For years pageant contestants have been asked to disclose their waist, hip, and bust sizes, but as a form of rebellion against these oversexualized events, the contenders in the Peru Beauty Pageant, this past October chose to share trafficking, femicide, and harassment statistics in place of the measurements.
As feminism has become more acceptable , using this overly sexualized pageantry to exhibit their cause has spread awareness quickly. This could possibly bring …?
Stella Haussler, a sophomore at Woodside, when asked about this pageantry exclaimed, “Yeah! I definitely heard about that pageant. I’m so happy that the contestants were able to spread awareness about this topic to such a wide range of people. And maybe if the right people hear these statistics some big changes can actually happen involving this cause.”
Camila Canicoba, a pageant contestant said the following when asked to give her measurements: “My name is Camila Canicoba, and I represent the department of Lima. My measurements are: 2,202 cases of femicide reported in the last nine years in my country.”
Canicoba is just one of the many contestants who opted out of sharing their breast, waist, and hip measurements, but instead gave shocking statistics to send a message to the audience.
By these contestants sharing the statistics on femicide and sexual harassment, not only did it spread awareness, but it was a silent rebellion against how women are judged on their body sizes to win a pageant. This may not only aide feminism, but it may help reform how beauty pageants are conducted.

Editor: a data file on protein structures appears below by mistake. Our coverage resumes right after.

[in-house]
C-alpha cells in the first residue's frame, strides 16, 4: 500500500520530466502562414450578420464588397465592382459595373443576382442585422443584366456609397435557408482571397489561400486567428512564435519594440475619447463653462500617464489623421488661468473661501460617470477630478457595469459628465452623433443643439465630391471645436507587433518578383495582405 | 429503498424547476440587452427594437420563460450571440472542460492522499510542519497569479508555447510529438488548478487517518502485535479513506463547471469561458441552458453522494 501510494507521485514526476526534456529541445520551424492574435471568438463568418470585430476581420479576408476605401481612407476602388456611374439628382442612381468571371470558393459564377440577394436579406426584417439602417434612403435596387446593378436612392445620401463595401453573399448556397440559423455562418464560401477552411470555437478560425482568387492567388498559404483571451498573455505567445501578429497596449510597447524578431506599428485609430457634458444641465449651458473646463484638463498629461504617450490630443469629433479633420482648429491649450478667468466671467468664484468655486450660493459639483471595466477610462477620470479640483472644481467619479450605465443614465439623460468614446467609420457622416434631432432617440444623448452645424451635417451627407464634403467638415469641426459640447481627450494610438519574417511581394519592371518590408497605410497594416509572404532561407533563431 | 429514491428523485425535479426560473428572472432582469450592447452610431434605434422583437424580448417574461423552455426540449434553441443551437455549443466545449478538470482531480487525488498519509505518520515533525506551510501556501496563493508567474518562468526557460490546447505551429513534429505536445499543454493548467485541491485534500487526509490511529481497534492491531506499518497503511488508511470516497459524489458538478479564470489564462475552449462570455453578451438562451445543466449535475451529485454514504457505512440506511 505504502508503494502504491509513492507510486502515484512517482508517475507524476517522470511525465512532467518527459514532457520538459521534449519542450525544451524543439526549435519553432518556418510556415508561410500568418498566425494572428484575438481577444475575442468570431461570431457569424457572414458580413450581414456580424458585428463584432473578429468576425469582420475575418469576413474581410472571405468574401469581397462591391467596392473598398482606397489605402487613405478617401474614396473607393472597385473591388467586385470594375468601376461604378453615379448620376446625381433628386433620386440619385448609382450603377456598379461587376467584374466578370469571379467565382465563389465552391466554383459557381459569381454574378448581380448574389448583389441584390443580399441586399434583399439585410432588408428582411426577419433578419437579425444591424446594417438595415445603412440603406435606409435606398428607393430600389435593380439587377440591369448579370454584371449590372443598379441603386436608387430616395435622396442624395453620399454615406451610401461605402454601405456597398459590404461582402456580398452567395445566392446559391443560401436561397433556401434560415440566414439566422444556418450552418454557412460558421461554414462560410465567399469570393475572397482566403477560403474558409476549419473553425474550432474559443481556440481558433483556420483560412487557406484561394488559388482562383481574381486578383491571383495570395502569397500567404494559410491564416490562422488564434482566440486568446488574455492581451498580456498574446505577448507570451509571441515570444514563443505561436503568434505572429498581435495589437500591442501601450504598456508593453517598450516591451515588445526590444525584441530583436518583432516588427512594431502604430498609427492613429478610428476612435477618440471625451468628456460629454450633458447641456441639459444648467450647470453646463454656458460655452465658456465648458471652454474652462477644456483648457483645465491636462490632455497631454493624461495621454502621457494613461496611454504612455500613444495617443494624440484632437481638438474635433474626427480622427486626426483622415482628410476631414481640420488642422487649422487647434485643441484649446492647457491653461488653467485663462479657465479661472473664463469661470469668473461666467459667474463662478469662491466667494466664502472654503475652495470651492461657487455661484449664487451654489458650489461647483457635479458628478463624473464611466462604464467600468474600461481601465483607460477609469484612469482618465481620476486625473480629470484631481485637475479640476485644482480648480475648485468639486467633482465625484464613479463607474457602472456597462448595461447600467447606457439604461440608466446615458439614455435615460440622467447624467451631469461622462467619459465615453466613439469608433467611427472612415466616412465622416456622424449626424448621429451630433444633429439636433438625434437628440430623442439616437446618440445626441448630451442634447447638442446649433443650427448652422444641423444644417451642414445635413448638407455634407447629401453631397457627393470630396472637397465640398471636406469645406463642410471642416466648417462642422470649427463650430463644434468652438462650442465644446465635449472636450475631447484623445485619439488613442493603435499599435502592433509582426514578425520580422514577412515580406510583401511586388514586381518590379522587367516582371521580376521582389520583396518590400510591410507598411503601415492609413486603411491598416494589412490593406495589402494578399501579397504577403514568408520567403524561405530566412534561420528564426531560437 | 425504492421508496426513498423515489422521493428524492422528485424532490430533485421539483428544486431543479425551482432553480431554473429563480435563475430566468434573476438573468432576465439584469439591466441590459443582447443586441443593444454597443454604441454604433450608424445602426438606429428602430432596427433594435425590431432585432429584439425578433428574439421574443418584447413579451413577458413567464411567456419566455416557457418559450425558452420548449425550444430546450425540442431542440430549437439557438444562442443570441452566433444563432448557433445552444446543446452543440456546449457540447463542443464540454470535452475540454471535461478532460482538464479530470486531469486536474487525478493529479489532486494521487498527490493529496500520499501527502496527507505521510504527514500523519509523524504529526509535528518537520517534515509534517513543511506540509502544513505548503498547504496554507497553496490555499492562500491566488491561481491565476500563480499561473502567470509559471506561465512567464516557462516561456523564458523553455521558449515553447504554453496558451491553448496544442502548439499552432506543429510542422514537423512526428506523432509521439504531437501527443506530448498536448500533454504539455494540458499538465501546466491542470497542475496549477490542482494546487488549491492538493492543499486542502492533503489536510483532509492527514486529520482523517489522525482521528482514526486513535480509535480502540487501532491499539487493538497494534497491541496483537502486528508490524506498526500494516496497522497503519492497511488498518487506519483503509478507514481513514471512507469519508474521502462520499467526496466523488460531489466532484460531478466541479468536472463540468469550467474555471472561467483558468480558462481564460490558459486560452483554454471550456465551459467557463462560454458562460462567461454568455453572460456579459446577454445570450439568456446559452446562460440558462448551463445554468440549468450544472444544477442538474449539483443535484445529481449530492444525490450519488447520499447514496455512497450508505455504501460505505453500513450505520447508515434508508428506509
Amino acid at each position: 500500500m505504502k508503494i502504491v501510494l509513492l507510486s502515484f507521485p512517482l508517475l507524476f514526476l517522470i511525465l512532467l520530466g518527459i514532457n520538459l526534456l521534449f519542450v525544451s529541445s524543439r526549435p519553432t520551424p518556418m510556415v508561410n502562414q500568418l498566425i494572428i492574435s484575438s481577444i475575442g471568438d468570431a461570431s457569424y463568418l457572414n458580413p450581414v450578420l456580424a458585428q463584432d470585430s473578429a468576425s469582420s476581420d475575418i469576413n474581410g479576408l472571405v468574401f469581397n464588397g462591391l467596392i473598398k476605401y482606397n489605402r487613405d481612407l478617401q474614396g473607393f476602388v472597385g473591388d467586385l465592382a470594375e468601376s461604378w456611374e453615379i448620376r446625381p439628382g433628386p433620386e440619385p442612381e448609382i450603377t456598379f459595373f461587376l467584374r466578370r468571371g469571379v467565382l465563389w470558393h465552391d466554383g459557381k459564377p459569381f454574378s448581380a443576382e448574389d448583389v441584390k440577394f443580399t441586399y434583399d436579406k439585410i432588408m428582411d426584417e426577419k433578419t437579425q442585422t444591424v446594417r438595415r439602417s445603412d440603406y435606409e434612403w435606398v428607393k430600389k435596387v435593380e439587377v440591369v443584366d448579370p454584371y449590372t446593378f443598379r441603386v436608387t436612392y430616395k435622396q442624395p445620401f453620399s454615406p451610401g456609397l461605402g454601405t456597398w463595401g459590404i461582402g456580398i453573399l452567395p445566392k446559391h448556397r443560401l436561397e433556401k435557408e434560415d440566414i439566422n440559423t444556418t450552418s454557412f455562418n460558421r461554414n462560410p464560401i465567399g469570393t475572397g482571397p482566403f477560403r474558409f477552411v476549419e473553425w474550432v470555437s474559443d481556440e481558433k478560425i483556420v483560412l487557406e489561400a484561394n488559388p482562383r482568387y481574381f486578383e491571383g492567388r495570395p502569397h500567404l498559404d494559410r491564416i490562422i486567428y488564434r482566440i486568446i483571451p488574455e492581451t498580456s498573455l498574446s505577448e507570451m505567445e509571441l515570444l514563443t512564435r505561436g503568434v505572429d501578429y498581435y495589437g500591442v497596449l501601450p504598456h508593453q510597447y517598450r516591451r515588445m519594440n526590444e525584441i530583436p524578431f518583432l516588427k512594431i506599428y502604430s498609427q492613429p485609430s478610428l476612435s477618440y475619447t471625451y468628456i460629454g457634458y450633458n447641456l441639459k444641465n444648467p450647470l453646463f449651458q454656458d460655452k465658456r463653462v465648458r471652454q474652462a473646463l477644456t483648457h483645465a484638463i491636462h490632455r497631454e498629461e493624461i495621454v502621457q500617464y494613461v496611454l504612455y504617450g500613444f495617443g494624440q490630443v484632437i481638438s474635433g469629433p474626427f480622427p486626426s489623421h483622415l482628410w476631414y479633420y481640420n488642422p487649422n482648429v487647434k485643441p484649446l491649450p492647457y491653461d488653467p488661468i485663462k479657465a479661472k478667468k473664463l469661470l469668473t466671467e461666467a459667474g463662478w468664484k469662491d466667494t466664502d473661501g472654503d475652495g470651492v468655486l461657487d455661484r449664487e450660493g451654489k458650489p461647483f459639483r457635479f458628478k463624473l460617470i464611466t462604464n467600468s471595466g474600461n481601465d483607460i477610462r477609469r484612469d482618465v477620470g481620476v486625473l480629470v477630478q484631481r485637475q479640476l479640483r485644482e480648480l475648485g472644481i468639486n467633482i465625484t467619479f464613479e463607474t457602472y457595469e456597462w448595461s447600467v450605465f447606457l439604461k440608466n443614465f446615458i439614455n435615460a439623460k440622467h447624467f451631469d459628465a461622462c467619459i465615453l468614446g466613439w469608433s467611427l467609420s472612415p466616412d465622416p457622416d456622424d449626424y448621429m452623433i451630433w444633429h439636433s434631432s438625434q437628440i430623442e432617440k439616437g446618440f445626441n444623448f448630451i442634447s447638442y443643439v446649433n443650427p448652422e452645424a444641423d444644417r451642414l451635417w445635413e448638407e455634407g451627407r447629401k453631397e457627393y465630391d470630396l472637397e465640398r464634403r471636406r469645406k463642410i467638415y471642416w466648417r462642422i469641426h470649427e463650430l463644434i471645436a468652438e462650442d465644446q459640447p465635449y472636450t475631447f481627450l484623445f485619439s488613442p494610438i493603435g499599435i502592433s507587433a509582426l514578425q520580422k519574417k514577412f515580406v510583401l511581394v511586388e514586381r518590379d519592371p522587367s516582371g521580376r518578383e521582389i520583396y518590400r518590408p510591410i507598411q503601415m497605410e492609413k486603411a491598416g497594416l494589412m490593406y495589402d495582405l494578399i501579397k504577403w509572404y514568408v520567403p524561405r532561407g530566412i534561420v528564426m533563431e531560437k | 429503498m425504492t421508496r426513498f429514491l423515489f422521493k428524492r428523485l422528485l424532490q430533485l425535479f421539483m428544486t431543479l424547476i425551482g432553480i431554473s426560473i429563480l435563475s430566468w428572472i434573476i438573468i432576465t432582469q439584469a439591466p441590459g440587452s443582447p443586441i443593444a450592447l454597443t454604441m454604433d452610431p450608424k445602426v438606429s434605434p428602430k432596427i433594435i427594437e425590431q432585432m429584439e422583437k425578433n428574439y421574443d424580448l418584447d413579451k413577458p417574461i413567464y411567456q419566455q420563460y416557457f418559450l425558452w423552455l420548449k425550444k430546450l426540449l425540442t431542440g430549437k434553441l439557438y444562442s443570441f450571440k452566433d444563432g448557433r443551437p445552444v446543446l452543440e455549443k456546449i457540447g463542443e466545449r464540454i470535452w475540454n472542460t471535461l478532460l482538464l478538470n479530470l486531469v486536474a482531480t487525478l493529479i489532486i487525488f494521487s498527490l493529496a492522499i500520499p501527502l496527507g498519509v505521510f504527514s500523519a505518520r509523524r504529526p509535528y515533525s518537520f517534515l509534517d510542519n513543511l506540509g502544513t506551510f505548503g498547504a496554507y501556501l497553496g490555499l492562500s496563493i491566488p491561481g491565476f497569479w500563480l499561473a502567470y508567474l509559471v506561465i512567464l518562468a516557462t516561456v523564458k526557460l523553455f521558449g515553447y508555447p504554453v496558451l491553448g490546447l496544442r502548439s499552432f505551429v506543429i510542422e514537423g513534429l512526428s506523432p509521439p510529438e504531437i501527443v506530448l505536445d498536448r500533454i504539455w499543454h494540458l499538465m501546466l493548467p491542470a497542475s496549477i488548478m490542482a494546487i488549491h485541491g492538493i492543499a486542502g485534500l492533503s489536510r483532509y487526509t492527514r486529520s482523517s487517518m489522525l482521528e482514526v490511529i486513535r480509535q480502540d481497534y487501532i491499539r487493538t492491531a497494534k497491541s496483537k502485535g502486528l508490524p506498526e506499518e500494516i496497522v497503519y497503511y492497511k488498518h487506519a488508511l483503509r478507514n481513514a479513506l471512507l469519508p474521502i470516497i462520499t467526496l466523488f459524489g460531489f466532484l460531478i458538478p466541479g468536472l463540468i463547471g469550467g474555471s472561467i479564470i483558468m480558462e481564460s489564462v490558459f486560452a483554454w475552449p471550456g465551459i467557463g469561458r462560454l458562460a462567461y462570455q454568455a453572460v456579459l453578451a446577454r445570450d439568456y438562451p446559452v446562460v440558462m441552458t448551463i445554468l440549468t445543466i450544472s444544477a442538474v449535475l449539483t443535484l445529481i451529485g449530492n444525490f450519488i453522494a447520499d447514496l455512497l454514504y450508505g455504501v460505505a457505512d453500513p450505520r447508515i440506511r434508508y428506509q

Senior, Nina Pagano had a similar reaction to Haussler, “I think this is a spectacular thing. Not only does this help bring attention to the harassment and femicide women are enduring. But, it’s blatantly calling out the pageant organizers for the sexist ways they judge the pageant contestants.”
Peru is one of the more heavily affected countries when it comes to sexual assault: 50% of women in Peru have experienced some sort of violence from an intimate partner or former partner.
Gianna Toschi, a sophomore at Woodside, says, “It makes me sad to know that it takes so many girls being affected by this issue for people to start noticing. One girl being affected should be big enough for everyone to try and make a difference. I hope Woodside can try and make a difference involving this cause.”
Gianna later expanded by saying she hopes to see Woodside spread awareness to this cause by really emphasizing how pertinent and relevant it is to us students.